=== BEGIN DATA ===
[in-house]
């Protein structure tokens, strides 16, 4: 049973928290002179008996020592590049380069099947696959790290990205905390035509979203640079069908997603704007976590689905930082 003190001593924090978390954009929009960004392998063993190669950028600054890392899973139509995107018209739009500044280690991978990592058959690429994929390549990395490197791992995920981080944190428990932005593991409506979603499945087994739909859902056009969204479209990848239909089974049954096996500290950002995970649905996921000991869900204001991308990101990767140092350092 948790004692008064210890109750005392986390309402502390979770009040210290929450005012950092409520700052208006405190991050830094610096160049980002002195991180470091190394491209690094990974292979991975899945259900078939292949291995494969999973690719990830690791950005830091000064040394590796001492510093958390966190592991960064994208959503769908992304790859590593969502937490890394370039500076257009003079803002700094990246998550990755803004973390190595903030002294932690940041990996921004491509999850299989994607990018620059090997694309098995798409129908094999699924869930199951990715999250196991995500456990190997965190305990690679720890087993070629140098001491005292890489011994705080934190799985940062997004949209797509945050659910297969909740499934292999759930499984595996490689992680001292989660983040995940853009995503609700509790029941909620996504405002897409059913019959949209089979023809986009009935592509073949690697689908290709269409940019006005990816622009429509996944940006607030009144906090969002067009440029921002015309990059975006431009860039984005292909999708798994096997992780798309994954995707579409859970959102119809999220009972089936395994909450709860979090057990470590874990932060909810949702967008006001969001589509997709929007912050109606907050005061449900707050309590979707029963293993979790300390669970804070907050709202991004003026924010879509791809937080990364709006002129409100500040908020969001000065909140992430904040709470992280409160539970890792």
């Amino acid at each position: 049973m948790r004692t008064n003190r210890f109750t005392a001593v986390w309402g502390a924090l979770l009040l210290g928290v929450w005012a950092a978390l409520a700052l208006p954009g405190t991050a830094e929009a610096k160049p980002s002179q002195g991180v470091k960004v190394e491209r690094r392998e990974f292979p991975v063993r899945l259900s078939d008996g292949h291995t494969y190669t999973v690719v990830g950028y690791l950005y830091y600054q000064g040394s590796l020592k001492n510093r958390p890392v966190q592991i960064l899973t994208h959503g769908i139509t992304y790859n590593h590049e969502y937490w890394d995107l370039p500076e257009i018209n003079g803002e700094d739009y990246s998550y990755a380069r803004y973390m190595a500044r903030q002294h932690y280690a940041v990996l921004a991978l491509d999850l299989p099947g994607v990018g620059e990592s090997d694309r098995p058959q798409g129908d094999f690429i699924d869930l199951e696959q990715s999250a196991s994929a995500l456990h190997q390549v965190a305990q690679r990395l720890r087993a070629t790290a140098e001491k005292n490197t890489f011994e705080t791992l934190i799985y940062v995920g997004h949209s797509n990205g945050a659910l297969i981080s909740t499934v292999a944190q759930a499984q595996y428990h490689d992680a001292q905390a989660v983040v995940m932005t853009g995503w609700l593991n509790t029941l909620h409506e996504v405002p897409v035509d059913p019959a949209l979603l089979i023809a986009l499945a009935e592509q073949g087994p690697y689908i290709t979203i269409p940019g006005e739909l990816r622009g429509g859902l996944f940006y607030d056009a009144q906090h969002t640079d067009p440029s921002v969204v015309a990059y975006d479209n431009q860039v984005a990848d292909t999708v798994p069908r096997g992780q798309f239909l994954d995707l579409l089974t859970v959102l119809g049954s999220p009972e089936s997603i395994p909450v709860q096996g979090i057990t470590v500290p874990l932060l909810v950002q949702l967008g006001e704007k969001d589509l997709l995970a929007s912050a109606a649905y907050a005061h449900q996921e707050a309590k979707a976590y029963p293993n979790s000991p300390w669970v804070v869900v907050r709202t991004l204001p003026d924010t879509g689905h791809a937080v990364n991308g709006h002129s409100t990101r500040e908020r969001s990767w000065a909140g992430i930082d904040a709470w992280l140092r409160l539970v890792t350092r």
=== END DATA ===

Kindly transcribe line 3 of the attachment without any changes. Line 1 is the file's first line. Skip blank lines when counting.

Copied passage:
């Amino acid at each position: 049973m948790r004692t008064n003190r210890f109750t005392a001593v986390w309402g502390a924090l979770l009040l210290g928290v929450w005012a950092a978390l409520a700052l208006p954009g405190t991050a830094e929009a610096k160049p980002s002179q002195g991180v470091k960004v190394e491209r690094r392998e990974f292979p991975v063993r899945l259900s078939d008996g292949h291995t494969y190669t999973v690719v990830g950028y690791l950005y830091y600054q000064g040394s590796l020592k001492n510093r958390p890392v966190q592991i960064l899973t994208h959503g769908i139509t992304y790859n590593h590049e969502y937490w890394d995107l370039p500076e257009i018209n003079g803002e700094d739009y990246s998550y990755a380069r803004y973390m190595a500044r903030q002294h932690y280690a940041v990996l921004a991978l491509d999850l299989p099947g994607v990018g620059e990592s090997d694309r098995p058959q798409g129908d094999f690429i699924d869930l199951e696959q990715s999250a196991s994929a995500l456990h190997q390549v965190a305990q690679r990395l720890r087993a070629t790290a140098e001491k005292n490197t890489f011994e705080t791992l934190i799985y940062v995920g997004h949209s797509n990205g945050a659910l297969i981080s909740t499934v292999a944190q759930a499984q595996y428990h490689d992680a001292q905390a989660v983040v995940m932005t853009g995503w609700l593991n509790t029941l909620h409506e996504v405002p897409v035509d059913p019959a949209l979603l089979i023809a986009l499945a009935e592509q073949g087994p690697y689908i290709t979203i269409p940019g006005e739909l990816r622009g429509g859902l996944f940006y607030d056009a009144q906090h969002t640079d067009p440029s921002v969204v015309a990059y975006d479209n431009q860039v984005a990848d292909t999708v798994p069908r096997g992780q798309f239909l994954d995707l579409l089974t859970v959102l119809g049954s999220p009972e089936s997603i395994p909450v709860q096996g979090i057990t470590v500290p874990l932060l909810v950002q949702l967008g006001e704007k969001d589509l997709l995970a929007s912050a109606a649905y907050a005061h449900q996921e707050a309590k979707a976590y029963p293993n979790s000991p300390w669970v804070v869900v907050r709202t991004l204001p003026d924010t879509g689905h791809a937080v990364n991308g709006h002129s409100t990101r500040e908020r969001s990767w000065a909140g992430i930082d904040a709470w992280l140092r409160l539970v890792t350092r």